Written by James Hoffman
There has been a lot of hullabaloo regarding the concept of mobility. Although virtually all sports and sporting movements require an element of flexibility, the idea of being highly “mobile” has been taken severely out of context. This in turn has led to a lot of training time being spent focused on contorting arms and legs in every direction and not on the critical factors to athletic success, such as strength and power. Let’s simplify these concepts down to useable terms and discuss their implications for training and athletic development.
Flexibility is a non-specific evaluation of the range of motion about a given joint or muscle action. The goal of flexibility training is to increase the terminal range of motion for that given joint or muscle action. Therefore the greater the range of motion, the more flexible one is. This can be evaluated both bilaterally and unilaterally using gross or fine movements.
Mobility is a task-specific assessment consisting of two major elements:
The range of motion required to perform the task with good technique
The ability to generate forces needed for athletic performance within that full range of motion, including its terminal ends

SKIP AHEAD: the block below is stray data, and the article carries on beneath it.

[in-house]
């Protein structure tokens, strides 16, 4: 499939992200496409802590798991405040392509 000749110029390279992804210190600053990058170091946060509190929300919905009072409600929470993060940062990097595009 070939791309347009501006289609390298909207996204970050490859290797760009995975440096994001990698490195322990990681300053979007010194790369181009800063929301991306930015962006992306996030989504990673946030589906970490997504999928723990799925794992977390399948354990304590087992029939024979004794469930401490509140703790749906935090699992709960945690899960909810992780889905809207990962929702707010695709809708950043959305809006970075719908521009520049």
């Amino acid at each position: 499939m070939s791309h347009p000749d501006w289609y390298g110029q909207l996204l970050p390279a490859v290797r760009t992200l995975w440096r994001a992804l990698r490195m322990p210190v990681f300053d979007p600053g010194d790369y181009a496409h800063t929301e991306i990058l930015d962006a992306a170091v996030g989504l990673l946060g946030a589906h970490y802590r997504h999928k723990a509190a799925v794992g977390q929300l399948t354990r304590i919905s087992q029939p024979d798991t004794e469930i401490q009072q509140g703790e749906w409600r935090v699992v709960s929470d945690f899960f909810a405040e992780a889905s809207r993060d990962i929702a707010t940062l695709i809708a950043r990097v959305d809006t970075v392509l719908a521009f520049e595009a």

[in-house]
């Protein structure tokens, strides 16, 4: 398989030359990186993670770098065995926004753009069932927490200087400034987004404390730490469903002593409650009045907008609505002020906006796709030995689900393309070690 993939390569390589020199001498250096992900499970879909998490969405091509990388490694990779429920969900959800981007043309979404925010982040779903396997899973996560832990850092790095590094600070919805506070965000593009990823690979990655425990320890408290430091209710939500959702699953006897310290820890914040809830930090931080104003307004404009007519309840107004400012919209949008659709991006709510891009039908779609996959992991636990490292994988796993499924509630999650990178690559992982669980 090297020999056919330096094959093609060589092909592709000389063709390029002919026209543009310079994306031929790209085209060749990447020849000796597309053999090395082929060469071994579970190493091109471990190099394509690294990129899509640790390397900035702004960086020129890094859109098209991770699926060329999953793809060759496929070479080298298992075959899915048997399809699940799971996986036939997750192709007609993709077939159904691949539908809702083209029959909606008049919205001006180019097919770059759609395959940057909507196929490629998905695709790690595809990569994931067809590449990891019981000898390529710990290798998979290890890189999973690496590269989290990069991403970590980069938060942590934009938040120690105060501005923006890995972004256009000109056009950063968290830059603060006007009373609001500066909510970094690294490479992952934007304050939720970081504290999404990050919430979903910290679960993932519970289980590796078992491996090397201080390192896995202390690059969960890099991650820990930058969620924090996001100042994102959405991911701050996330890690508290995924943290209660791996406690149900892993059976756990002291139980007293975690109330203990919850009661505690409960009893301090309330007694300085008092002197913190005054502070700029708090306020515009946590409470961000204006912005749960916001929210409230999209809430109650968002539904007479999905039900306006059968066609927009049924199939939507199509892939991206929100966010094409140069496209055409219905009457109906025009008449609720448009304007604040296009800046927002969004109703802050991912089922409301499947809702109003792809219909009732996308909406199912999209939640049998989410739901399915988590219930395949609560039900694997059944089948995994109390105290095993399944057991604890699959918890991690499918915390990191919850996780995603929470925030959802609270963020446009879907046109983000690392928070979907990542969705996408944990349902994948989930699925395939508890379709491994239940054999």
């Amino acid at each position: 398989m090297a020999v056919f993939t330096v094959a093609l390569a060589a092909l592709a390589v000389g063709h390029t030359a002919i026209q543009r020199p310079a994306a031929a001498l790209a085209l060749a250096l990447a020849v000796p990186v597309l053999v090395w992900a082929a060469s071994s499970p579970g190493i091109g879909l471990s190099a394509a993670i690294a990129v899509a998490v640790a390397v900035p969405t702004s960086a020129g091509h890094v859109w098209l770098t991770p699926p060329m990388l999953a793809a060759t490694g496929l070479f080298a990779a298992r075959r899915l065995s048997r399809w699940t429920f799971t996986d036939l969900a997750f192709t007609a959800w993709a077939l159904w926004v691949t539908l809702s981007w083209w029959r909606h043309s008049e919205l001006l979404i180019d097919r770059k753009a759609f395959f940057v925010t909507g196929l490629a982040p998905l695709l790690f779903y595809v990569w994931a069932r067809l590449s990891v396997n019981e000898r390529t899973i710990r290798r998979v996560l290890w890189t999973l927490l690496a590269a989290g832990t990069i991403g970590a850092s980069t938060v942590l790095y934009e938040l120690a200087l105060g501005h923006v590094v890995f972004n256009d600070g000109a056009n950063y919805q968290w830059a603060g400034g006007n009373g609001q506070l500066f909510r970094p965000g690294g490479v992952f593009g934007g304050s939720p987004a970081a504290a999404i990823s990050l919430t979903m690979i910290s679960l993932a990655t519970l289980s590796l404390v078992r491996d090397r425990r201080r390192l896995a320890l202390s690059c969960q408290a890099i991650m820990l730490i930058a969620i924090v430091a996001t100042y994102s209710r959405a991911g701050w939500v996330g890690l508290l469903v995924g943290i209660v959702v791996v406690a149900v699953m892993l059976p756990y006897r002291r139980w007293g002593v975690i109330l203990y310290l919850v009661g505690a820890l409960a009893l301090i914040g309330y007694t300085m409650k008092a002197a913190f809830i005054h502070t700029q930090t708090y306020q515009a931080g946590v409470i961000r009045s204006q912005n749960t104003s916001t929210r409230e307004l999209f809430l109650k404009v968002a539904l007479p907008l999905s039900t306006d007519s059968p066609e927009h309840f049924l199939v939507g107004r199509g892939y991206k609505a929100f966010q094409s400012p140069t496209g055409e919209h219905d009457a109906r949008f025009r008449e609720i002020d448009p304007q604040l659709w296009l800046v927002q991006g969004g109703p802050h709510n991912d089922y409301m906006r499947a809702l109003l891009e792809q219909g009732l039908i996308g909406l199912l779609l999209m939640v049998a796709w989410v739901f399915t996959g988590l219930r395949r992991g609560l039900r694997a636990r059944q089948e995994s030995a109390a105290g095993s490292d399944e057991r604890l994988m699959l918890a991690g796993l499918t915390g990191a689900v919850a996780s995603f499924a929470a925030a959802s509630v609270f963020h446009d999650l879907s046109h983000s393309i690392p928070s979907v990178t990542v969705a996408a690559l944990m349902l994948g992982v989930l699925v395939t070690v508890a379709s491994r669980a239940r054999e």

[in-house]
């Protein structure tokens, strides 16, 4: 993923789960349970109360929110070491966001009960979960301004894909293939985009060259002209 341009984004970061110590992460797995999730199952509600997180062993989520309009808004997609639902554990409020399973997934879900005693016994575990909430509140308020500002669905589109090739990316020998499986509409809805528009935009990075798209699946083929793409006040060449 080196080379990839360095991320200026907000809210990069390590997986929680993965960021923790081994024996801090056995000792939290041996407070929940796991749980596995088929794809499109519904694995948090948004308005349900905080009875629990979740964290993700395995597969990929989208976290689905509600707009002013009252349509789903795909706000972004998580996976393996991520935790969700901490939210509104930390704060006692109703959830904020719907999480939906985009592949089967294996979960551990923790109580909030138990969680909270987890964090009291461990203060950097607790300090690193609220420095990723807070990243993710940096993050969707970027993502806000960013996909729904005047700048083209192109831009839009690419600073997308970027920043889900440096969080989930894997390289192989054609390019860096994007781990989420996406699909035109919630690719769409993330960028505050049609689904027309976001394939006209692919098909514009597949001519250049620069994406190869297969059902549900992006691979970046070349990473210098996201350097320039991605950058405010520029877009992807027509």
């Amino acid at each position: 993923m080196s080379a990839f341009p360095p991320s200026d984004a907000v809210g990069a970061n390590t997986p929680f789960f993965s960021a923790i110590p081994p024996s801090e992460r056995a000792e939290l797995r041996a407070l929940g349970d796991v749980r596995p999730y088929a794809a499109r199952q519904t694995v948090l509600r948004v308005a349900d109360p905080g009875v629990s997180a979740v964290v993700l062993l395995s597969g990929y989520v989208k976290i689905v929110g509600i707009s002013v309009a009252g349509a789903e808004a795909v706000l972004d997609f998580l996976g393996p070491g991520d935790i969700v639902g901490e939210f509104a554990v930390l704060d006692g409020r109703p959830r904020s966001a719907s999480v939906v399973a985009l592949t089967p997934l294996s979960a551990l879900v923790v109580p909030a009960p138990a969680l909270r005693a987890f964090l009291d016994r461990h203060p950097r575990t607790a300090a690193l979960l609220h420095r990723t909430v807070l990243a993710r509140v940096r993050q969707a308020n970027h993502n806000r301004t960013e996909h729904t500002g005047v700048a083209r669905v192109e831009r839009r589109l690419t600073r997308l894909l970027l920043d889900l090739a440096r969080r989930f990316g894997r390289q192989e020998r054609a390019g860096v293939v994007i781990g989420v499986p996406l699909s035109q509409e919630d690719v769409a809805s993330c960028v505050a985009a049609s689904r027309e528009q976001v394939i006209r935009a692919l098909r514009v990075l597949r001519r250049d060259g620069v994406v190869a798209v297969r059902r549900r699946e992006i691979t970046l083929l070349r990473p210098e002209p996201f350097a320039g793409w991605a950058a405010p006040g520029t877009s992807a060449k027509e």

For one to be mobile, they not only require the necessary flexibility to perform the task, but they must also effectively control their body by generating sufficient forces within that full range of motion.
For example, someone who practices yoga can achieve incredible ranges of motion and by our previous definition, this would make them highly flexible. The task of yoga, however, does not require the individual to generate large forces throughout those ranges of motion, but mostly just hold them isometrically.
A gymnast is also highly flexible. However, their training requires that they be able to move their body and generate large forces and rates of force development throughout the entirety of that range of motion. Based on our previous definitions, this would make the gymnast not only highly flexible, but highly mobile as well, whereas the yogi would possibly be only flexible, and not mobile.
So how do we develop mobility in athletes? Mobility can be achieved through three main practices:
Flexibility training (static and dynamic stretching, foam rolling, vibration, etc..)
Highly-associated full range of motion weight training (Full high bar squats, SLDLs, DB or cambered bench presses, etc…)
Practicing the sport movement (golf swing, snatch, wrestling, sprinting, etc…)
As we can see, flexibility training and mobility training can and should be done concurrently.
However, one major misconception in training for sport is that of developing high degrees of flexibility for the sake of being flexible. Although flexibility training might seem harmless, perpetually increasing joint range of motion is not inherently good. In fact, in some cases, developing unnecessarily high degrees of flexibility can lead to increased joint laxity, decreased soft tissue stiffness, and possibly limit stretch shortening cycle force contributions. Although static and dynamic stretching tend to receive a lot of attention, vibration is also an excellent tool for developing acute flexibility. Although the jury is still out, over time there also appears to be a chronic effect from vibration on improving flexibility.